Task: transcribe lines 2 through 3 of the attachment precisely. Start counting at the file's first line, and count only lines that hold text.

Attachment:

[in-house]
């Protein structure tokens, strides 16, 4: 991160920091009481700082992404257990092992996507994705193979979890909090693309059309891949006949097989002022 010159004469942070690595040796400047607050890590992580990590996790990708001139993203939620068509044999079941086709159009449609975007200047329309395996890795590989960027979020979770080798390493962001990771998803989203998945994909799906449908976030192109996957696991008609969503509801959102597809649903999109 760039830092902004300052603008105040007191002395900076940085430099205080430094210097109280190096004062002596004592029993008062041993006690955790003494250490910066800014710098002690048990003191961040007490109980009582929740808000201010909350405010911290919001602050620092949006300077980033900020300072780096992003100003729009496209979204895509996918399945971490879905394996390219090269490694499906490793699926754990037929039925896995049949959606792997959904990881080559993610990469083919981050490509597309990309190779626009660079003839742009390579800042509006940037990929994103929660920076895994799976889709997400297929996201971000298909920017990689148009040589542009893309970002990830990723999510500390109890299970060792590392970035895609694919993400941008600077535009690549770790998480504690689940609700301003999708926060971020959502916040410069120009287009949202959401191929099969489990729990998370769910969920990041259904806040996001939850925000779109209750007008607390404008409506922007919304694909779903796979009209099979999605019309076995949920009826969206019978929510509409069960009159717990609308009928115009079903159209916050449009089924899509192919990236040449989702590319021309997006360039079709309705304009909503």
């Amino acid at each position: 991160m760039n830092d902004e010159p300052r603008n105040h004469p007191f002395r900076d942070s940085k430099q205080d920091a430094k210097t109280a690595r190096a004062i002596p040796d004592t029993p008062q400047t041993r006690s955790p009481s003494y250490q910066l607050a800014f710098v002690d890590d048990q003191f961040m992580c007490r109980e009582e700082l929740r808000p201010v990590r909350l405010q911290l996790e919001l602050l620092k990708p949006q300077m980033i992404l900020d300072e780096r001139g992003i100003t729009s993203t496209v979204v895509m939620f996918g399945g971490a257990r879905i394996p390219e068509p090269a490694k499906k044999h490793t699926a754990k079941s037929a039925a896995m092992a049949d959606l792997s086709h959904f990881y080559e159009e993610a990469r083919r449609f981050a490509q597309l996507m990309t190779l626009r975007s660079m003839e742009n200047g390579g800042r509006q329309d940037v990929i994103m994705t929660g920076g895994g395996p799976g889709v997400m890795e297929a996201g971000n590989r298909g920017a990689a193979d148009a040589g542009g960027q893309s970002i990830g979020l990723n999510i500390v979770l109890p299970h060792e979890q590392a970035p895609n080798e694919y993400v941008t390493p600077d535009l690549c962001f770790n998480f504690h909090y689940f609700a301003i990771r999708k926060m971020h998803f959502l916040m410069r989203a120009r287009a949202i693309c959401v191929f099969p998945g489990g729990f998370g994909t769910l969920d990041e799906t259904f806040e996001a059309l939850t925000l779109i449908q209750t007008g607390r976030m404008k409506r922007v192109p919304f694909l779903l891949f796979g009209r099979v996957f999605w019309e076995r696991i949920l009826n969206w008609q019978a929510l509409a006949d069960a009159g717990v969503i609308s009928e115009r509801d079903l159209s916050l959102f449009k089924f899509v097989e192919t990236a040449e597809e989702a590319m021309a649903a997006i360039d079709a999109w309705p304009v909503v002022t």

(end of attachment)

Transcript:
């Protein structure tokens, strides 16, 4: 991160920091009481700082992404257990092992996507994705193979979890909090693309059309891949006949097989002022 010159004469942070690595040796400047607050890590992580990590996790990708001139993203939620068509044999079941086709159009449609975007200047329309395996890795590989960027979020979770080798390493962001990771998803989203998945994909799906449908976030192109996957696991008609969503509801959102597809649903999109 760039830092902004300052603008105040007191002395900076940085430099205080430094210097109280190096004062002596004592029993008062041993006690955790003494250490910066800014710098002690048990003191961040007490109980009582929740808000201010909350405010911290919001602050620092949006300077980033900020300072780096992003100003729009496209979204895509996918399945971490879905394996390219090269490694499906490793699926754990037929039925896995049949959606792997959904990881080559993610990469083919981050490509597309990309190779626009660079003839742009390579800042509006940037990929994103929660920076895994799976889709997400297929996201971000298909920017990689148009040589542009893309970002990830990723999510500390109890299970060792590392970035895609694919993400941008600077535009690549770790998480504690689940609700301003999708926060971020959502916040410069120009287009949202959401191929099969489990729990998370769910969920990041259904806040996001939850925000779109209750007008607390404008409506922007919304694909779903796979009209099979999605019309076995949920009826969206019978929510509409069960009159717990609308009928115009079903159209916050449009089924899509192919990236040449989702590319021309997006360039079709309705304009909503």
């Amino acid at each position: 991160m760039n830092d902004e010159p300052r603008n105040h004469p007191f002395r900076d942070s940085k430099q205080d920091a430094k210097t109280a690595r190096a004062i002596p040796d004592t029993p008062q400047t041993r006690s955790p009481s003494y250490q910066l607050a800014f710098v002690d890590d048990q003191f961040m992580c007490r109980e009582e700082l929740r808000p201010v990590r909350l405010q911290l996790e919001l602050l620092k990708p949006q300077m980033i992404l900020d300072e780096r001139g992003i100003t729009s993203t496209v979204v895509m939620f996918g399945g971490a257990r879905i394996p390219e068509p090269a490694k499906k044999h490793t699926a754990k079941s037929a039925a896995m092992a049949d959606l792997s086709h959904f990881y080559e159009e993610a990469r083919r449609f981050a490509q597309l996507m990309t190779l626009r975007s660079m003839e742009n200047g390579g800042r509006q329309d940037v990929i994103m994705t929660g920076g895994g395996p799976g889709v997400m890795e297929a996201g971000n590989r298909g920017a990689a193979d148009a040589g542009g960027q893309s970002i990830g979020l990723n999510i500390v979770l109890p299970h060792e979890q590392a970035p895609n080798e694919y993400v941008t390493p600077d535009l690549c962001f770790n998480f504690h909090y689940f609700a301003i990771r999708k926060m971020h998803f959502l916040m410069r989203a120009r287009a949202i693309c959401v191929f099969p998945g489990g729990f998370g994909t769910l969920d990041e799906t259904f806040e996001a059309l939850t925000l779109i449908q209750t007008g607390r976030m404008k409506r922007v192109p919304f694909l779903l891949f796979g009209r099979v996957f999605w019309e076995r696991i949920l009826n969206w008609q019978a929510l509409a006949d069960a009159g717990v969503i609308s009928e115009r509801d079903l159209s916050l959102f449009k089924f899509v097989e192919t990236a040449e597809e989702a590319m021309a649903a997006i360039d079709a999109w309705p304009v909503v002022t």